Gargalarga-gock!” Claude screams as he projects a piece of gristle across the table, hitting Marcia Finegold's designer knit sweater, where it promptly becomes lost like a golf ball in the rough among the colorful doo-dads that are festooned down her front.

The steak is in there somewhere.

Claude is barely conscious, and I signal for the wait staff to bring over a defibrillator. “I think he's having a heart attack,” I say as they bring the Healthtronics Big Red Machine up to the table.

The busboy and the sous chef—two “lay responders” in medical parlance—rush to apply the pads to Claude's body.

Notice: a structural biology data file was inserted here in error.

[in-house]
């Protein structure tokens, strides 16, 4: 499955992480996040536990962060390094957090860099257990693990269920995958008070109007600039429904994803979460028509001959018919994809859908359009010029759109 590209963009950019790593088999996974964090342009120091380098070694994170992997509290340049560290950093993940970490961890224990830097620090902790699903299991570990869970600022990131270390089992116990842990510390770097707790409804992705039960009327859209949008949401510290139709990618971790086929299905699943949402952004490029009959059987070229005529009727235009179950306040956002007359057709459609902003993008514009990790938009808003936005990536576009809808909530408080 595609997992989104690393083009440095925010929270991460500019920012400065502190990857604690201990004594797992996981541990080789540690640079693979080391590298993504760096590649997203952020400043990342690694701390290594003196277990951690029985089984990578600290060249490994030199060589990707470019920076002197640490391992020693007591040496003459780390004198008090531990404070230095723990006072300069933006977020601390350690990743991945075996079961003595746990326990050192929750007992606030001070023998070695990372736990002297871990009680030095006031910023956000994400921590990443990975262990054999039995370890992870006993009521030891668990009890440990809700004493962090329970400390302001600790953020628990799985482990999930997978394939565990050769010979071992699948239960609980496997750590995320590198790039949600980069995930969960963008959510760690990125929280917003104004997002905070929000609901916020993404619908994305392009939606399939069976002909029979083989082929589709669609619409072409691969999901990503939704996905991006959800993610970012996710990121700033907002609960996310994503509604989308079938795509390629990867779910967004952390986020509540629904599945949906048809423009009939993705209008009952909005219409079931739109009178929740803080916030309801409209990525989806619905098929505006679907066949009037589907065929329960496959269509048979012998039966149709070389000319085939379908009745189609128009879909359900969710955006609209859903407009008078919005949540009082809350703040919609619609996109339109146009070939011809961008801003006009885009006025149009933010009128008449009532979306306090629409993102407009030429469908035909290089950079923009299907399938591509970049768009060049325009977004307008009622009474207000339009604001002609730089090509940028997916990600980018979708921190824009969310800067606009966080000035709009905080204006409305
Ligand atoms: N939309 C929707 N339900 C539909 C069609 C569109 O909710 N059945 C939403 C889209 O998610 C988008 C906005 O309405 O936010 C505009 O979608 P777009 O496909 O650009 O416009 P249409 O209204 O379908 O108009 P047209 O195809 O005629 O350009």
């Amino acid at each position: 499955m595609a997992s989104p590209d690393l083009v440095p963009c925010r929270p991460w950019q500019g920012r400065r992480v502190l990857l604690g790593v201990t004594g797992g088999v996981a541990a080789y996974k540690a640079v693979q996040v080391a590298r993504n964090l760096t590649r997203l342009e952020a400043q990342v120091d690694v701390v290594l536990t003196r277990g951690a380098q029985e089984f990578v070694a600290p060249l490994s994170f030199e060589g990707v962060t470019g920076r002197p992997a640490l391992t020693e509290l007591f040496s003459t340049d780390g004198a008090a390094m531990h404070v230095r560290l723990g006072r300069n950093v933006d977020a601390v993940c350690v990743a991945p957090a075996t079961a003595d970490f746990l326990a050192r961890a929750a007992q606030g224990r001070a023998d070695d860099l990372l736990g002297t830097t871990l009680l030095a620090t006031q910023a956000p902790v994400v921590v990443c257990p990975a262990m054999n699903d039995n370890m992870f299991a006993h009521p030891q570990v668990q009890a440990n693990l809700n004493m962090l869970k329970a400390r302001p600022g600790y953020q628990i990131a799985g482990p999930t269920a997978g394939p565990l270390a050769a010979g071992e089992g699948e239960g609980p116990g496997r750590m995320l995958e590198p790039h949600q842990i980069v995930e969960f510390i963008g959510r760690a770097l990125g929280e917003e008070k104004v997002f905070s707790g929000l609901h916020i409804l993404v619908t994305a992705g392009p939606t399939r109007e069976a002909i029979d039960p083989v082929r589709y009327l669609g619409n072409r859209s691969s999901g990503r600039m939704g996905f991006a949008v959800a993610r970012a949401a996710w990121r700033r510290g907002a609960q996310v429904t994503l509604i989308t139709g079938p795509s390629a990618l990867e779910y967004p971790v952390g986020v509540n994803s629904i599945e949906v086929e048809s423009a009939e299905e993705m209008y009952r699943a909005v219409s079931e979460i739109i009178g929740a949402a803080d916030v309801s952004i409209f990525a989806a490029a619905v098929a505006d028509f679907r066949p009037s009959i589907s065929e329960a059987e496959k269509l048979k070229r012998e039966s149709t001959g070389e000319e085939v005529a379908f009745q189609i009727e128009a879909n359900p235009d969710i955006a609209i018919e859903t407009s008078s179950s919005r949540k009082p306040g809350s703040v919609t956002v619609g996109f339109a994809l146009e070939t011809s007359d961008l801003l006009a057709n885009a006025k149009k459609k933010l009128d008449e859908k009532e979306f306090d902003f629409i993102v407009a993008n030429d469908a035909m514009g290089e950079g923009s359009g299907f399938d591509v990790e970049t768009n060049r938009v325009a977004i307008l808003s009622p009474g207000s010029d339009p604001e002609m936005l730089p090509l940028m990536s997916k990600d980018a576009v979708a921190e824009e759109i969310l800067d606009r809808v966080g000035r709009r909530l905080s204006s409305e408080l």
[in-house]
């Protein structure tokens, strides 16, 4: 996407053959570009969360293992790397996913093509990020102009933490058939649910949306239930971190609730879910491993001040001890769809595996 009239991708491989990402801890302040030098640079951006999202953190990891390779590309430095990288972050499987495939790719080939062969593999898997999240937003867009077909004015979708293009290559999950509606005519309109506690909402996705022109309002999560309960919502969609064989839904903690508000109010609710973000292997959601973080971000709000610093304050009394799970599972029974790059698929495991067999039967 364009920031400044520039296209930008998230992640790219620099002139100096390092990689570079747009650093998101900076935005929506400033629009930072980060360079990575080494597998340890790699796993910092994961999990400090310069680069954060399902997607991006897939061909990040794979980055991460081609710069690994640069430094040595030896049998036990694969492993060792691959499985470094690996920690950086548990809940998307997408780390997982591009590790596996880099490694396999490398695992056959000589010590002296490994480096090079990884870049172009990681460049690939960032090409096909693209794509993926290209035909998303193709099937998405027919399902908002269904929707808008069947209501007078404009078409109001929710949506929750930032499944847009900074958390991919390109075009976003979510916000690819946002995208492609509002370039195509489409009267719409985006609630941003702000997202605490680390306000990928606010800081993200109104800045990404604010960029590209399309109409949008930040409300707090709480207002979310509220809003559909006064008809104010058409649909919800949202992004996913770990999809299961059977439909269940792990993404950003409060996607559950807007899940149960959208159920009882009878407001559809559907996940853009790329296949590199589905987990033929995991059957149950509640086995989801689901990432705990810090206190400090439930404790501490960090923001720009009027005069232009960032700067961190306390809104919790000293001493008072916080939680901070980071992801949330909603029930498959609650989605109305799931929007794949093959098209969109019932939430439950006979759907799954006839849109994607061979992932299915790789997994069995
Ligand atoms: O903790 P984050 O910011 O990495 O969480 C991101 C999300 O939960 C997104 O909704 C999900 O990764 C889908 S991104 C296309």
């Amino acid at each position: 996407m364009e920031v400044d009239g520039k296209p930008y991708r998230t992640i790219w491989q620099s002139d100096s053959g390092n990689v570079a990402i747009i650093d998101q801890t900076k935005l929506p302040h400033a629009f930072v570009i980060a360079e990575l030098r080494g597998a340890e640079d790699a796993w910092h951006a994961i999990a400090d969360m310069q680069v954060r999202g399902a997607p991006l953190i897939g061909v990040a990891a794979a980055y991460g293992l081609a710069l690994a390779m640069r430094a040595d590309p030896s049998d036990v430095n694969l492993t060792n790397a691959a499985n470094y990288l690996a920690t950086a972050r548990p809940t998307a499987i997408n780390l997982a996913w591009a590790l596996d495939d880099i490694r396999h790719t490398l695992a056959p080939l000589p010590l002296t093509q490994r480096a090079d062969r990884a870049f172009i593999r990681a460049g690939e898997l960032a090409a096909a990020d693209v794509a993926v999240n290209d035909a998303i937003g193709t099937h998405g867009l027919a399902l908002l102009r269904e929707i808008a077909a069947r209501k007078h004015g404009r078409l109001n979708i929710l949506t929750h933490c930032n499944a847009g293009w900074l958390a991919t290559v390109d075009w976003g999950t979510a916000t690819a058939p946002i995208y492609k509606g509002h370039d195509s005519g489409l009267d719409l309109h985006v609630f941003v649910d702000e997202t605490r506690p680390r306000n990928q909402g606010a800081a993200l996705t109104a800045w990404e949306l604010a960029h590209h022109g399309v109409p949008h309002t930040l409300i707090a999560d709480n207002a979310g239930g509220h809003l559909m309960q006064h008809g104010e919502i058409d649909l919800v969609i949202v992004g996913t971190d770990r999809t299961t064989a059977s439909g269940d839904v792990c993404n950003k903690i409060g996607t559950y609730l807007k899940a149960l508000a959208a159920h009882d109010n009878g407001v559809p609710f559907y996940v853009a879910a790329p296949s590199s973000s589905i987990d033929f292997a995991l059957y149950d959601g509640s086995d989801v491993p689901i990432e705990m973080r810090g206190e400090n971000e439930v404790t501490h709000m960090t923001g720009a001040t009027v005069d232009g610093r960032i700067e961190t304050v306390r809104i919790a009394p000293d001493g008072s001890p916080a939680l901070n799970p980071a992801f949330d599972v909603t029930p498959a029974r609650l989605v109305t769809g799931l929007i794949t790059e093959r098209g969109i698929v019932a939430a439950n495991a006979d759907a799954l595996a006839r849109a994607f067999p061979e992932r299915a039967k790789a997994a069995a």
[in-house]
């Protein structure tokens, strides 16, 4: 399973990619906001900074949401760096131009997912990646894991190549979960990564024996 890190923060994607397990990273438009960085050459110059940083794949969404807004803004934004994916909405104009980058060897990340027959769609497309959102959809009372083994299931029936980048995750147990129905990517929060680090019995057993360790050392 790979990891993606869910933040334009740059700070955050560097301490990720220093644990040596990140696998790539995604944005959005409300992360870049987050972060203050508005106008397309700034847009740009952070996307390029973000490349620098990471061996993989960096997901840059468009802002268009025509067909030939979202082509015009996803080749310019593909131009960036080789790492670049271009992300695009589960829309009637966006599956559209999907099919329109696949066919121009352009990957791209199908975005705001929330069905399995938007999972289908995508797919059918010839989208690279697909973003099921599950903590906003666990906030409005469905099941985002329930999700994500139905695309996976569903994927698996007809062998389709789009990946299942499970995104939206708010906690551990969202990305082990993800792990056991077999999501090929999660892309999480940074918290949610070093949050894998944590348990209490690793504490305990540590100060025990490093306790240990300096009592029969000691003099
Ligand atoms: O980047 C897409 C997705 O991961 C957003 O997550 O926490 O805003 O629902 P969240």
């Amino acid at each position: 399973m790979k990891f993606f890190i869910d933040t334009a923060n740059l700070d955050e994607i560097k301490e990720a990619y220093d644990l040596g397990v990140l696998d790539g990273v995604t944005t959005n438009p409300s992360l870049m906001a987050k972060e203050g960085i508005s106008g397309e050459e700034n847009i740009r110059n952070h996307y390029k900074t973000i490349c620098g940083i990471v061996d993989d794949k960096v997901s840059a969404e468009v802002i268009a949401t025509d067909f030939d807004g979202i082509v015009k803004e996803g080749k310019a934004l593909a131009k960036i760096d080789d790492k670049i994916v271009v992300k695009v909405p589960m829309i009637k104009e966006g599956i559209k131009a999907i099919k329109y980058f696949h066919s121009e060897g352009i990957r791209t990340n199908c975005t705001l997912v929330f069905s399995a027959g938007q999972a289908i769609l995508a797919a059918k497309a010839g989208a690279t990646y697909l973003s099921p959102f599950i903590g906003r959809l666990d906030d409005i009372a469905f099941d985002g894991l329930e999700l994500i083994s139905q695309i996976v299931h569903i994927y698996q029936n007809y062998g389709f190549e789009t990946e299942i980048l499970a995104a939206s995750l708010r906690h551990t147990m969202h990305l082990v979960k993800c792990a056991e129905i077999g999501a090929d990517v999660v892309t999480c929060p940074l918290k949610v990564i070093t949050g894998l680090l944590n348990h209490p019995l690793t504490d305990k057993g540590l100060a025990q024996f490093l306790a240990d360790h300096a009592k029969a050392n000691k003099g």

“One goes on the heart, right?” the busboy says. I stand back and let the experts work. “Where does the other one go?”

“You take over—I've got to go check on the tapioca pudding.”

“I don't know, try the head,” the sous chef replies. All that stands between me and a life of idle luxury is a 1,000 volt jolt.

“Okay, let her rip!” says the busboy, and before you can say “cardiac arrhythmia”, Claude's goose is cooked, and the gander is mine.

“Crap,” says the sous chef, as he notices the smell of singed flesh rising from Claude's non compos head. “Maybe we should've checked the owner's manual first.”

“It's all right,” Paula says to the two amateur physicians. “You did all you could.”

“We're real sorry, ma'am.”

“Please everybody,” I say to the room at large. “Let's not let this spoil Show Tunes Night. Strike up the band!”

And with that, Merv Norton and His Swinging Showmen launch into a medley from Sweeney Todd.